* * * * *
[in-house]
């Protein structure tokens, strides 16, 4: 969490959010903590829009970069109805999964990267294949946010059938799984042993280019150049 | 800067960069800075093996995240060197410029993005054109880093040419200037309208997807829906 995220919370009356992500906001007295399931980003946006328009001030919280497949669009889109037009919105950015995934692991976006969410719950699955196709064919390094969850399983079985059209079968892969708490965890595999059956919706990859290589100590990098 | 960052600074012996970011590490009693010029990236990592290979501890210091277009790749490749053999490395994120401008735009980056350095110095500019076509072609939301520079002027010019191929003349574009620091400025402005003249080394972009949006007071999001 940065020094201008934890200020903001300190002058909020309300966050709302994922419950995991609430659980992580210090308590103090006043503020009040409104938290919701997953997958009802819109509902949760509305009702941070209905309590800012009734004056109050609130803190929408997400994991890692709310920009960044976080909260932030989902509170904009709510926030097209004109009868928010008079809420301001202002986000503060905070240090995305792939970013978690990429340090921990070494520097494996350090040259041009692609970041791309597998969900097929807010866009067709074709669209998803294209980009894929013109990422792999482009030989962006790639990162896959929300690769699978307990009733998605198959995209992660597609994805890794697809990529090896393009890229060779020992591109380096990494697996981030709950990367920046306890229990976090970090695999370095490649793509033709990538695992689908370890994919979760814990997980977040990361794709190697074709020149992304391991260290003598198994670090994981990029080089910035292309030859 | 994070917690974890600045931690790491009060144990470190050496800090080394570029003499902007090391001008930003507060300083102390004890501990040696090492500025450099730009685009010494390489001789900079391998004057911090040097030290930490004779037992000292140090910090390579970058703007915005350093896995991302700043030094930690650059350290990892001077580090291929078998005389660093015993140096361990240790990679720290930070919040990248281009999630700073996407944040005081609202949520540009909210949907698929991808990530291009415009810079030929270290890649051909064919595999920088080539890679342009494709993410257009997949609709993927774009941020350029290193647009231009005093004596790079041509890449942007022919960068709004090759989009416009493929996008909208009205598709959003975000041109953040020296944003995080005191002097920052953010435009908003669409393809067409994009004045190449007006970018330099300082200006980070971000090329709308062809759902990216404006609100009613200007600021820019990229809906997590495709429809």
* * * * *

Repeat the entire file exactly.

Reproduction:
[in-house]
């Protein structure tokens, strides 16, 4: 969490959010903590829009970069109805999964990267294949946010059938799984042993280019150049 | 800067960069800075093996995240060197410029993005054109880093040419200037309208997807829906 995220919370009356992500906001007295399931980003946006328009001030919280497949669009889109037009919105950015995934692991976006969410719950699955196709064919390094969850399983079985059209079968892969708490965890595999059956919706990859290589100590990098 | 960052600074012996970011590490009693010029990236990592290979501890210091277009790749490749053999490395994120401008735009980056350095110095500019076509072609939301520079002027010019191929003349574009620091400025402005003249080394972009949006007071999001 940065020094201008934890200020903001300190002058909020309300966050709302994922419950995991609430659980992580210090308590103090006043503020009040409104938290919701997953997958009802819109509902949760509305009702941070209905309590800012009734004056109050609130803190929408997400994991890692709310920009960044976080909260932030989902509170904009709510926030097209004109009868928010008079809420301001202002986000503060905070240090995305792939970013978690990429340090921990070494520097494996350090040259041009692609970041791309597998969900097929807010866009067709074709669209998803294209980009894929013109990422792999482009030989962006790639990162896959929300690769699978307990009733998605198959995209992660597609994805890794697809990529090896393009890229060779020992591109380096990494697996981030709950990367920046306890229990976090970090695999370095490649793509033709990538695992689908370890994919979760814990997980977040990361794709190697074709020149992304391991260290003598198994670090994981990029080089910035292309030859 | 994070917690974890600045931690790491009060144990470190050496800090080394570029003499902007090391001008930003507060300083102390004890501990040696090492500025450099730009685009010494390489001789900079391998004057911090040097030290930490004779037992000292140090910090390579970058703007915005350093896995991302700043030094930690650059350290990892001077580090291929078998005389660093015993140096361990240790990679720290930070919040990248281009999630700073996407944040005081609202949520540009909210949907698929991808990530291009415009810079030929270290890649051909064919595999920088080539890679342009494709993410257009997949609709993927774009941020350029290193647009231009005093004596790079041509890449942007022919960068709004090759989009416009493929996008909208009205598709959003975000041109953040020296944003995080005191002097920052953010435009908003669409393809067409994009004045190449007006970018330099300082200006980070971000090329709308062809759902990216404006609100009613200007600021820019990229809906997590495709429809």